You can’t fault the build, ambience and comfort. It’s roomier than the old Continental, too and more economical although you’d be lucky to regularly touch 20mpg unless you simply want one to waft around in – and there’s nothing wrong in that.

The press liked the car but with one common reservation, chiefly due to the GT’s size and weight. “This isn’t the car you’d take to a track day… Even on a fast road, the Bentley isn’t as exciting as perhaps it could be,” cited one road test although it praised the impressive grip that “only outright clumsiness will unstuck either end” and recommended that the standard and comfort settings on the adjustable dampers “are all you need for most conditions”.

What Car? magazine commented that, “It might be fast, but the GT is by no means a raw sports car”, because the car is almost “library quiet”.


  • The engine and running gear are reliable if serviced to schedule and no major issues have been reported, although maintenance is time consuming (the spark plugs (£160’s worth) are a nightmare to replace) and complex and so expensive. Happily, there’s no cambelts to replace but woebetide if a head gasket goes as it’s a sealed engine and a replacement costs £16,000!
  • Lumpy idle and poor running has been reported, which is usually down to the individual coil packs playing up. This is an old VW/Audi foible across their ranges and while its relatively easy to diagnose and – in Bentley terms – not dear at £350 a set.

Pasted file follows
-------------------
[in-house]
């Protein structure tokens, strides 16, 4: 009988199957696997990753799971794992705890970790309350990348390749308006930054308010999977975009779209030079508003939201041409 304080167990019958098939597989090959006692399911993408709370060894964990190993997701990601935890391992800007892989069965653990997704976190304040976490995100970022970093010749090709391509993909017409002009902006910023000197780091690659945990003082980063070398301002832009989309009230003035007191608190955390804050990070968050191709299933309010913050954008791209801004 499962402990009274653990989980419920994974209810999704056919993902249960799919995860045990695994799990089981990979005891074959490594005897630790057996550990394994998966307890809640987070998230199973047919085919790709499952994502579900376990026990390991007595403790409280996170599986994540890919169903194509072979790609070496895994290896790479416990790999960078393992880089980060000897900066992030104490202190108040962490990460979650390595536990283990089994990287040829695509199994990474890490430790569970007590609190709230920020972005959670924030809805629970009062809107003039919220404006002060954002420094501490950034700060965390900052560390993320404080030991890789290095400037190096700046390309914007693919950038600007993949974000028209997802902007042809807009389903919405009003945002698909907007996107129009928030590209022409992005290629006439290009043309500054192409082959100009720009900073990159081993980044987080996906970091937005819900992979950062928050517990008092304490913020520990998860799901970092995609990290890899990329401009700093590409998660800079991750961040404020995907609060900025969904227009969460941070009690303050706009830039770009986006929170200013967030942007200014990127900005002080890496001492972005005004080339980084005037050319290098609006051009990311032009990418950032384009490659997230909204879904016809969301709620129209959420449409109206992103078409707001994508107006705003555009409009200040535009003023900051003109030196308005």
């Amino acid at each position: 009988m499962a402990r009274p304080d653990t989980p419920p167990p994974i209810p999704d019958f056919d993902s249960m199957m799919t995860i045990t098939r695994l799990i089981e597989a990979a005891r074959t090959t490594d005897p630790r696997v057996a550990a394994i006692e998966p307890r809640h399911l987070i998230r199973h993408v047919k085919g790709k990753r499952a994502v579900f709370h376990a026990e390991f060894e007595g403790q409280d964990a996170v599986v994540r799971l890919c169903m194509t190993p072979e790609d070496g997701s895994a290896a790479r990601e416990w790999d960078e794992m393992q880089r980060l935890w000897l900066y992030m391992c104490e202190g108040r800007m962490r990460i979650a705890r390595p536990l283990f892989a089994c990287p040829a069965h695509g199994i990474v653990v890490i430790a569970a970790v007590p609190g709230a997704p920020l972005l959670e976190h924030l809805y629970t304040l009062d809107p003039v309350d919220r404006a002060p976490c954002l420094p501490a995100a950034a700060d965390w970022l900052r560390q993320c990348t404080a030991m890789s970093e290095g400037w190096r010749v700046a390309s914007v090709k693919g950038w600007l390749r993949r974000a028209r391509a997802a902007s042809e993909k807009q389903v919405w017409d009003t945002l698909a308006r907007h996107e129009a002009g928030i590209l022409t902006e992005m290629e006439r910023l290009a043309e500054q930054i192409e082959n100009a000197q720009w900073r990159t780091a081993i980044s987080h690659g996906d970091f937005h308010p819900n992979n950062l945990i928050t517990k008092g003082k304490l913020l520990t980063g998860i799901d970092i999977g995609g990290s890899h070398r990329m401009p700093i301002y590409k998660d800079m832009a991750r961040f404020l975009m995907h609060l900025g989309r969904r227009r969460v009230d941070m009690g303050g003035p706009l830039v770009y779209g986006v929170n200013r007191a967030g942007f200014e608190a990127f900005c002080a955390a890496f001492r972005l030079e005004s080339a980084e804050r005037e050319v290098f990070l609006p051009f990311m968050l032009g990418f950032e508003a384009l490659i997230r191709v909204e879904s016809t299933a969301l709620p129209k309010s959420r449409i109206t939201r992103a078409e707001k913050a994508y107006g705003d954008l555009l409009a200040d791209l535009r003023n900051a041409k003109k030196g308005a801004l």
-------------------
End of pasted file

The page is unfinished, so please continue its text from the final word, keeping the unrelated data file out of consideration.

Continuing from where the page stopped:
• Turbos are durable although only top quality lubricants must be used and is dear to service.


  • As with most modern cars, the electrics can have the occasional wobble but on a GT it can work out expensive. Check that everything works as it should. Flat batteries (and the GT relies upon a pair of them) are very common due to all the motors and things used as well as the key sensor left too near the vicinity of the car overnight!
  • The electronic parking brake module has been known to fail so check that the fault has been cleared up.
  • With all those sensors and relays, fault finding is complex and specialist so don’t dismiss any fault as trivial. A defective starter motor, for instance, requires the engine to be removed to gain access!
  • The automatic transmission and all wheel drive system is very robust. Faults are mainly electrical caused by duff connections and relays etc, both at the transmission and the engine’s ECU, but have it checked out by a Bentley specialist to be sure.